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Anker Kirkeby (1884-1957) was a Danish journalist, a journalist with all his heart. He was able to cover all kind of topics, reporting from the Balkan Wars or making investigative studies of the socially deprived. He both interviewed statesmen and he worked undercover among the poorest in society.

Anker Kirkeby

Anker Kirkeby, Royal Library, Copenhagen, public domain

Besides short engagements in Norway and Sweden among others, Kirkeby’s whole work life was carried out at the Danish newspaper Politiken.

Kirkeby was a far-seeing man; actually he was a pioneer in the field of audio cultural heritage. Perhaps due to his interest in the theater – he once dreamt of becoming an actor and he even studied at a theatre school for a couple of years – he was convinced that the new invention, the gramophone, would be useful for something. He wanted to establish a sound archive where the voices of famous men and women of their time would be recorded and preserved for posterity.

Kirkeby managed to persuade King Christian X to repeat his proclamation speech from May 1912 in front of the gramophone in September 1913. The king’s involvement in the project created goodwill among the 50 men and women from politics, cultural life and higher society, who had been selected for voice recordings. Only a few of them refused to have their voices preserved for posterity this way.

To Kirkeby it seemed important that the recorded voices in his archive were well articulated and of a certain elocution, in other words the voice itself and the linguistic quality of the recording were more important than the content itself. Kirkeby handpicked the individuals he wanted to record. All his voice portraits came from speakers from the upper society who were assumed to speak a well-formed language. Many of the participants made short speeches, but a significant number of the recordings are re-used texts. Actors would recite parts of his or her favorite monologues, for example.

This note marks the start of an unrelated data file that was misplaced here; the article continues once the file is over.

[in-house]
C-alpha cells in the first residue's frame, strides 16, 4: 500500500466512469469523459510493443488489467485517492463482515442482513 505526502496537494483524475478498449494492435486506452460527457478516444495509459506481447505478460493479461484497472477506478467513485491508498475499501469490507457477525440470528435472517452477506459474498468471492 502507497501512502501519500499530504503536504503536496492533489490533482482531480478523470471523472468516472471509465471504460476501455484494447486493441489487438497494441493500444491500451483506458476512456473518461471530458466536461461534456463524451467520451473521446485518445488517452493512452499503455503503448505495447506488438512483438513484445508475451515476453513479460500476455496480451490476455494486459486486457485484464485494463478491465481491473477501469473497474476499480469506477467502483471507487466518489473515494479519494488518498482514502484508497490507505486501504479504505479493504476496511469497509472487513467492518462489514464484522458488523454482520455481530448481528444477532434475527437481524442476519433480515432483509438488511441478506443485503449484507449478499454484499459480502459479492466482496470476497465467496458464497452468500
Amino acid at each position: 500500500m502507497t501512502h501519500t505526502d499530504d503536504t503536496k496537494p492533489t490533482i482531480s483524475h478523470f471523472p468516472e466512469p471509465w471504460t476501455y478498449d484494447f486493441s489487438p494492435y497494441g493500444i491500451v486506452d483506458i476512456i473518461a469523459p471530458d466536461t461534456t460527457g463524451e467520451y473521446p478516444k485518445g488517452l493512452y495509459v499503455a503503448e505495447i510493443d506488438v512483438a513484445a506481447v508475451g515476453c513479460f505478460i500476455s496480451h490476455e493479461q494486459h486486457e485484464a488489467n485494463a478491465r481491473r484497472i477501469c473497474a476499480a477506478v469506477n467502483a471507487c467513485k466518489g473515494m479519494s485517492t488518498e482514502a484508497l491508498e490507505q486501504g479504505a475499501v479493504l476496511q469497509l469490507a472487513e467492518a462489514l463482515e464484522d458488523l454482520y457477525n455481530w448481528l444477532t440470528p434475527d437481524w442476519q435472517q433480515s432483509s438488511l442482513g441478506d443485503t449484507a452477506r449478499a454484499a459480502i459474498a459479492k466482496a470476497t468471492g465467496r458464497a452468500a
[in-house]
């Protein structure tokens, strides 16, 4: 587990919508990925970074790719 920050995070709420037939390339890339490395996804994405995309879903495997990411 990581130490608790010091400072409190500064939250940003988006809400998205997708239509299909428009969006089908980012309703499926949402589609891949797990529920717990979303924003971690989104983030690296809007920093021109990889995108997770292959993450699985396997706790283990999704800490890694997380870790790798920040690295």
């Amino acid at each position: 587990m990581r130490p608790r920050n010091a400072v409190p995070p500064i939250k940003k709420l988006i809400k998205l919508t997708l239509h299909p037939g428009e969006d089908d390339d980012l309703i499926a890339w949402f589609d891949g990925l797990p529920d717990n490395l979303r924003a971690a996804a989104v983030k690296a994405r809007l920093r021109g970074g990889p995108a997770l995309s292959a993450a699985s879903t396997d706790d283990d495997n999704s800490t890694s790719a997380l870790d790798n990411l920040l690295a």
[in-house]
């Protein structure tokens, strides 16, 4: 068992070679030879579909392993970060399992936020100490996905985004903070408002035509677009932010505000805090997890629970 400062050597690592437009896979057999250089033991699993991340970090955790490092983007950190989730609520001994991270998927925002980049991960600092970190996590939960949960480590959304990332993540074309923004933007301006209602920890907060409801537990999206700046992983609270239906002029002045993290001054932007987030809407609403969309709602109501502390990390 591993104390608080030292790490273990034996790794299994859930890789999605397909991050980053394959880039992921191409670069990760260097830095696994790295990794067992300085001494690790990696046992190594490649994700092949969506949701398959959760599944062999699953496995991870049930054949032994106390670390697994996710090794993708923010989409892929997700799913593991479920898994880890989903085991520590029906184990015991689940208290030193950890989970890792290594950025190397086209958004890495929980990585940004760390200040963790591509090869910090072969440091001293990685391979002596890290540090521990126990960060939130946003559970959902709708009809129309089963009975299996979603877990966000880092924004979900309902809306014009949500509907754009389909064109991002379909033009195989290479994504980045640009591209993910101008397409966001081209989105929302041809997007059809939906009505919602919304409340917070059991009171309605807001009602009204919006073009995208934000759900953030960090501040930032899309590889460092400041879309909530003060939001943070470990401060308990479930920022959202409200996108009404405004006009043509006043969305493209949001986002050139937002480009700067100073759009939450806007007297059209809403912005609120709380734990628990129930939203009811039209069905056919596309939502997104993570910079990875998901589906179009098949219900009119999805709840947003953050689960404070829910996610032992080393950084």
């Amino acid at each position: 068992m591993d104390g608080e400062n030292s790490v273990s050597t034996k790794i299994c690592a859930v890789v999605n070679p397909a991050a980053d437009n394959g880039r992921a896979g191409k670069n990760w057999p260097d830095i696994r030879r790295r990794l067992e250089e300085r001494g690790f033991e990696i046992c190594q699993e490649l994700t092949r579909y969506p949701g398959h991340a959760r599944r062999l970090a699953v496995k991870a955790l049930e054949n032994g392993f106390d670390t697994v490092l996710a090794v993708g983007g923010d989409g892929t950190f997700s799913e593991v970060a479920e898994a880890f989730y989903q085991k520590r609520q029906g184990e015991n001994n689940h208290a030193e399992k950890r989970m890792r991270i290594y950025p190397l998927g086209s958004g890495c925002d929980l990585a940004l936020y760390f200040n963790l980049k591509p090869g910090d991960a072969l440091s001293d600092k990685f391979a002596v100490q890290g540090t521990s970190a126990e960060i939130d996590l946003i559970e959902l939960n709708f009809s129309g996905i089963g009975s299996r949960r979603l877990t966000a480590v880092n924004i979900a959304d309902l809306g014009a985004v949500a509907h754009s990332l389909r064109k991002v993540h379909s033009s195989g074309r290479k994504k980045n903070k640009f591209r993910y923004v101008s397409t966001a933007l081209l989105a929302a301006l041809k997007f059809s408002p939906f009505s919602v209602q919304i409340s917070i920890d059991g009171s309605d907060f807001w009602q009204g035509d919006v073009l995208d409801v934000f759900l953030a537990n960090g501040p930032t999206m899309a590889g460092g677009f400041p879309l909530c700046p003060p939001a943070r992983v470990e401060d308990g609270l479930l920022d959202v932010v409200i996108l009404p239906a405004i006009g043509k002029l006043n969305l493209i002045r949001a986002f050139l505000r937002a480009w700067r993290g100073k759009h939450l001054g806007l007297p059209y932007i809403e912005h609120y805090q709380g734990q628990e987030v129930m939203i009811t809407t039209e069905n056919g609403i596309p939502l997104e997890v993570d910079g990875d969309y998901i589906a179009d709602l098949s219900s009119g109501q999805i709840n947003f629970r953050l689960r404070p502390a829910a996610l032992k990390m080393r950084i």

Kirkeby carried out his work in depth. Along with the recorded voices, he kept a written protocol of all spoken texts in six copies in a folio book.

Emma Gad

Emma Gad, Royal Library, Copenhagen, public domain

Obviously, speaking to future generations must have seemed strange to some of the speakers, for example to Emma Gad (1852-1921), a Danish author primarily known for her book “Takt og Tone”, a guide book on good manners, still often referred to. However, she also wrote theatre plays and interfered in the debate on social welfare and society.

Miss Gad introduced her speech with these words: “With the help of this weird invention, one generation can address the next generation personally …” And she ends her speech in the same spirit by saying: A wish for future generations, besides an ongoing development of present-day prosperity, would be that people will find peace of mind, that they will understand that indulgence and happiness are not identical and that true happiness is based on inner as well as external values.

The Danish author Johannes V. Jensen (1873-1950) began his professional career in medical studies. He made his debut as a writer with a number of novels in a weekly magazine. He was awarded the Nobel Prize in literature in 1944. Jensen opened his speech with the words: “I was offered three minutes to address the future”. He also mentioned, that he was really happy to experience the era of technology.

Johannes V. Jensen

Johannes V. Jensen, Royal Library, Copenhagen, public domain

All the recordings were made in 1913. Kirkeby’s voice collection has been housed at several Danish cultural institutions. Since 1989 it has been part of the audiovisual collections at Statsbiblioteket. They soon will be available on Europeana Collections.

by Sabine Schostag, Statsbiblioteket